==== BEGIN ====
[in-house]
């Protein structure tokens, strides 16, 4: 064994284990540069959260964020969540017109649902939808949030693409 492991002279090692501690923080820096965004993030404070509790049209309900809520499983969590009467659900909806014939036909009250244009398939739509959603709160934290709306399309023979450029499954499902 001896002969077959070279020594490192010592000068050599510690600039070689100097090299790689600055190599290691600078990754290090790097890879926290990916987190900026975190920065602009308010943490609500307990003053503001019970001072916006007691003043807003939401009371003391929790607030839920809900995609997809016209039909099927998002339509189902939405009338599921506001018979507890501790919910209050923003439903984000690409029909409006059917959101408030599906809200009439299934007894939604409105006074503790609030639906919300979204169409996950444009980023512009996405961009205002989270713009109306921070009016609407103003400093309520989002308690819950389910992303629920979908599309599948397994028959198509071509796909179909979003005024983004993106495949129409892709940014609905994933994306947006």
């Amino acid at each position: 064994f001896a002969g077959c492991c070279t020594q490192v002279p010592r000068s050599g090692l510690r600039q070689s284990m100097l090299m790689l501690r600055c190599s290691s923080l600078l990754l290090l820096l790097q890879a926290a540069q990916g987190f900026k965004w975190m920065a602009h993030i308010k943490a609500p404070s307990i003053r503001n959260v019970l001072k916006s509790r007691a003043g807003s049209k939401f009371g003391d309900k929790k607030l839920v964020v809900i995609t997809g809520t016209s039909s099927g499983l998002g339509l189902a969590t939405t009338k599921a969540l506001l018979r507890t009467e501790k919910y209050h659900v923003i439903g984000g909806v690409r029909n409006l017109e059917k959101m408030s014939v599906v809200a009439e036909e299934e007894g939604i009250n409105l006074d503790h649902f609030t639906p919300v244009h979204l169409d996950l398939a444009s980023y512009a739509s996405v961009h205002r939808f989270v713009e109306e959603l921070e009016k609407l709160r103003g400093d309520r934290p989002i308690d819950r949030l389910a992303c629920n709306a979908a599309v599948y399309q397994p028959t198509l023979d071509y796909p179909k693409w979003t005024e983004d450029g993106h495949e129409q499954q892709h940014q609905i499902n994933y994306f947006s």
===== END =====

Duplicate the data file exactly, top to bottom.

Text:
[in-house]
């Protein structure tokens, strides 16, 4: 064994284990540069959260964020969540017109649902939808949030693409 492991002279090692501690923080820096965004993030404070509790049209309900809520499983969590009467659900909806014939036909009250244009398939739509959603709160934290709306399309023979450029499954499902 001896002969077959070279020594490192010592000068050599510690600039070689100097090299790689600055190599290691600078990754290090790097890879926290990916987190900026975190920065602009308010943490609500307990003053503001019970001072916006007691003043807003939401009371003391929790607030839920809900995609997809016209039909099927998002339509189902939405009338599921506001018979507890501790919910209050923003439903984000690409029909409006059917959101408030599906809200009439299934007894939604409105006074503790609030639906919300979204169409996950444009980023512009996405961009205002989270713009109306921070009016609407103003400093309520989002308690819950389910992303629920979908599309599948397994028959198509071509796909179909979003005024983004993106495949129409892709940014609905994933994306947006």
């Amino acid at each position: 064994f001896a002969g077959c492991c070279t020594q490192v002279p010592r000068s050599g090692l510690r600039q070689s284990m100097l090299m790689l501690r600055c190599s290691s923080l600078l990754l290090l820096l790097q890879a926290a540069q990916g987190f900026k965004w975190m920065a602009h993030i308010k943490a609500p404070s307990i003053r503001n959260v019970l001072k916006s509790r007691a003043g807003s049209k939401f009371g003391d309900k929790k607030l839920v964020v809900i995609t997809g809520t016209s039909s099927g499983l998002g339509l189902a969590t939405t009338k599921a969540l506001l018979r507890t009467e501790k919910y209050h659900v923003i439903g984000g909806v690409r029909n409006l017109e059917k959101m408030s014939v599906v809200a009439e036909e299934e007894g939604i009250n409105l006074d503790h649902f609030t639906p919300v244009h979204l169409d996950l398939a444009s980023y512009a739509s996405v961009h205002r939808f989270v713009e109306e959603l921070e009016k609407l709160r103003g400093d309520r934290p989002i308690d819950r949030l389910a992303c629920n709306a979908a599309v599948y399309q397994p028959t198509l023979d071509y796909p179909k693409w979003t005024e983004d450029g993106h495949e129409q499954q892709h940014q609905i499902n994933y994306f947006s």